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Tamil Nadu

Travel

Two temples in the Gingee Fort

I shared this photo in my last post – do you see a temple tower on the top right?
Gingee Fort, Tamil Nadu
That is the stunning Venkatramana Temple inside the Gingee Fort. I never imagined I’d use the word eerie for a temple, but I really cannot think of another word to describe it. It was built by a Nayak king in the 16th century, but is now dilapidated and not in use even for worship. When we went, free food was being distributed outside the temple, but there were very few people, and inside, there was hardly anyone. It probably looks a lot more cheerful when it is sunny, but in the rain, it was very dramatic and super gorgeous despite the decay. It was raining pretty heavily by now, so those strange circles you see in some pictures are raindrops on my lens!Gingee Fort, Tamil Nadu Gingee Fort, Tamil Nadu Gingee Fort, Tamil Nadu Gingee Fort, Tamil Nadu Gingee Fort, Tamil Nadu Gingee Fort, Tamil Nadu Gingee Fort, Tamil Nadu
Now the next temple – I don’t remember for sure, and am unable to confirm looking at my photos, but I think this tiny temple by a pond is dedicated to Lord Ganesh. Isn’t it charming?
Gingee Fort, Tamil Nadu Gingee Fort, Tamil Nadu Gingee Fort, Tamil Nadu
Check out my earlier posts part 1 and part 2 for more about the fort and how to get there.

 

Edited to add this warning: This was on a rainy day – on a regular day, the place gets ridiculously hot – don’t get misled by the mist in these photos 😀
Travel

Gingee – The Fort

Gingee Fort, Tamil Nadu
The Maratha warrior king Chhatrapati Shivaji, is believed to have considered the fort of Gingee (also called Senji or Chenji) India’s most impregnable fort. And yet, the fort has apparently been occupied by most dynasties that ruled the region, like the Cholas (who built it), the Nayaks, the Vijayanagara empire, the Marathas, the Mughals, many others in between and finally the British.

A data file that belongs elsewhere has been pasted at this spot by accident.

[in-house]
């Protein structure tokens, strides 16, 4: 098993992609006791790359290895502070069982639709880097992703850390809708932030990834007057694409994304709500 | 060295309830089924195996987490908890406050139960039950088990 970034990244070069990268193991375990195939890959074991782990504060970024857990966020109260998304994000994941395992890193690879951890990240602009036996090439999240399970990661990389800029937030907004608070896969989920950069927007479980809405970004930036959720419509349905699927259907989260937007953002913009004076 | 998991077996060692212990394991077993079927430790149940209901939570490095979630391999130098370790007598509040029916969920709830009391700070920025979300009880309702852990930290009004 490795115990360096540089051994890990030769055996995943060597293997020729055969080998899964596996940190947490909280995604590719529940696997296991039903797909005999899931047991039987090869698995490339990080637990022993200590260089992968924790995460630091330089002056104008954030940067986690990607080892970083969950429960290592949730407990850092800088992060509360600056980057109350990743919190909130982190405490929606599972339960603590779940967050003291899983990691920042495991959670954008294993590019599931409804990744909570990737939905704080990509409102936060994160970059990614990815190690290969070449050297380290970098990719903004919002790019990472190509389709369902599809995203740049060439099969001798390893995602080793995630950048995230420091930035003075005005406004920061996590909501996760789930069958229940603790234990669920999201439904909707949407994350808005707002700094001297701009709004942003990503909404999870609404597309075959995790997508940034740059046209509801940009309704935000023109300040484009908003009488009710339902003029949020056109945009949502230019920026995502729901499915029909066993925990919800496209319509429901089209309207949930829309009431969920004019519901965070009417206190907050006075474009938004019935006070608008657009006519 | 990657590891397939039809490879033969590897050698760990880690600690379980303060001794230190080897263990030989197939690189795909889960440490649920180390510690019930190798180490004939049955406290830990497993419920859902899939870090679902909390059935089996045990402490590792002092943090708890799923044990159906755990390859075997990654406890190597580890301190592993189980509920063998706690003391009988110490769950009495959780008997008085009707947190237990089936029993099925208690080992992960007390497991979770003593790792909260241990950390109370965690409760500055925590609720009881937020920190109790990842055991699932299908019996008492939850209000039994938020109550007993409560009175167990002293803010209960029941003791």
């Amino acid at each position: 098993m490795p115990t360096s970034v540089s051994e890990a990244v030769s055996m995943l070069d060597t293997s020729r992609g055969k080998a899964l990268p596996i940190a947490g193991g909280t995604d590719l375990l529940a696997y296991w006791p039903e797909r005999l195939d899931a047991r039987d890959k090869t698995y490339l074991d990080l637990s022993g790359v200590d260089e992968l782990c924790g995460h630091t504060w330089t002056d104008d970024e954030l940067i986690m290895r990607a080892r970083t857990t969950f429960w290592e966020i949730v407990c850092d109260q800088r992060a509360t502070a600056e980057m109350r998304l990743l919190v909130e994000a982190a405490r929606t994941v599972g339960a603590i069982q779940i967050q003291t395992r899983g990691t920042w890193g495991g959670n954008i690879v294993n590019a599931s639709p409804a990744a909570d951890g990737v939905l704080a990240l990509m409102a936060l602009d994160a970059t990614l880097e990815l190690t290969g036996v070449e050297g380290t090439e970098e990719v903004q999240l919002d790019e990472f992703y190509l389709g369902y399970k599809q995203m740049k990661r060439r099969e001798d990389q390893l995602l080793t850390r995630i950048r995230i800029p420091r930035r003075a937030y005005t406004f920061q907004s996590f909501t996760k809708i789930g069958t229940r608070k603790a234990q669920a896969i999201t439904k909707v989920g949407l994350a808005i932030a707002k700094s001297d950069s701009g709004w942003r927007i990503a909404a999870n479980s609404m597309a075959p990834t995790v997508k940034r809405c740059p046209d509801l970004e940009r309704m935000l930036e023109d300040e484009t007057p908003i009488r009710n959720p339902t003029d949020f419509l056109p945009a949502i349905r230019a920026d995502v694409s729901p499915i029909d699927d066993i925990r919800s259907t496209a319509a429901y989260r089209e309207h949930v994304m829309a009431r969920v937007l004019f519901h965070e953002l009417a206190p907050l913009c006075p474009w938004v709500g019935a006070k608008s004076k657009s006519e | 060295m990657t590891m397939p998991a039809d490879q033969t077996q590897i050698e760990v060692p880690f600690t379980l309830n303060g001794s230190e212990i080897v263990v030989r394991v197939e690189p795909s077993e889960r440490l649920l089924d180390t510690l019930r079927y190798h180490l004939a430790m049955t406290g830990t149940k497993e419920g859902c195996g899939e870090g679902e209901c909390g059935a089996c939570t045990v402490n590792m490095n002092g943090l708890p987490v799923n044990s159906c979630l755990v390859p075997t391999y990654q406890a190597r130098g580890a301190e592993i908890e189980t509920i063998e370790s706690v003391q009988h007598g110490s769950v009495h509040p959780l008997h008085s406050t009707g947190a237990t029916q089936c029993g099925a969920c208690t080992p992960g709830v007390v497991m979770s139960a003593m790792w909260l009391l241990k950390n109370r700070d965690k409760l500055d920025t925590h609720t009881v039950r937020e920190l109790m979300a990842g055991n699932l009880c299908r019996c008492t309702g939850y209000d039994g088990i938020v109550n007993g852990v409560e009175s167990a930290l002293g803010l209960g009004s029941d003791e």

Located about 160 kms from Chennai, the fort is built on three hillocks – Krishnagiri, Rajagiri and Chandrayandurg. When you drive into the fort area, it is easy to see how hard it must have been for an enemy army to invade while being attacked from 3 hills simultaneously. Since it was raining pretty heavily when we got there, we could only do one hill, Rajagiri, and did not even climb too far up. A friend said he climbed all three on one day and couldn’t even feel his legs by the time he was done!

 

The Archaeological Survey of India keeps the Gingee Fort really clean. The Rajagiri hillock has an assortment of structures like temples, stables, granaries, tanks and pavilions. Let me now show you some pictures from the hill – mostly from around the base. What would have otherwise been just another (very beautiful) fort, was transformed into a mysterious wonderland by the clouds, the rain and the mist.
Gingee Fort, Tamil Nadu Gingee Fort, Tamil Nadu Gingee Fort, Tamil Nadu
Gingee Fort, Tamil NaduGingee Fort, Tamil NaduGingee Fort, Tamil NaduGingee Fort, Tamil NaduGingee Fort, Tamil NaduGingee Fort, Tamil Nadu

Gingee Fort, Tamil Nadu

After spending some time walking about the ruins, we went to a couple of temples at the foot of the Rajagiri hill before beginning the drive back to Chennai. I’ll show you those in the next post 🙂 
 

If you happen to be in Chennai and have a day to spare, definitely visit Gingee. The road is pretty great most of the way, but traffic can get rough – we saw a very gruesome accident on the way back 🙁 Gingee is stunning in the rains, but slippery roads obviously make the drive riskier, so that’s a factor you must consider. You might want to carry snacks and water with you – there are no shops around the fort. There is a lot of vegetation all around the fort, so it is a nice place for birdwatching too.
Gingee Fort, Tamil Nadu
A lily pond on the way to Gingee
Travel

A Drive To Gingee In The Rain

It’s been sooooo long since I posted anything on either of my blogs. When the new year began, I honestly meant to post regularly, but between sheer laziness and other projects that took up my time, I never got around to it.

 

Gingee is a beautiful fort about a hundred miles from Chennai, and I visited it in February. The day before we went, Ashwin, who’s been there many times, kept warning me that it would be really really hot. But when we woke up in the morning, it was drizzling! And then it rained all the way to Gingee and back, right through the day! Such good luck!

 

I thoroughly enjoyed the drive, and we stopped every now and then to take photos – some through the windshield too. So how about I make this post about the drive and the next one about the beautiful fort?
Now that we are well and truly into summer, even looking at these pictures is making me all wistful 🙁
This was how misty the fort looked when we got there!
My first owl spotting on the way back. A Spotted Owlet.
Travel

Vedanthangal Bird Sanctuary

Happy New Year, people! I hope all your dreams come true this year 🙂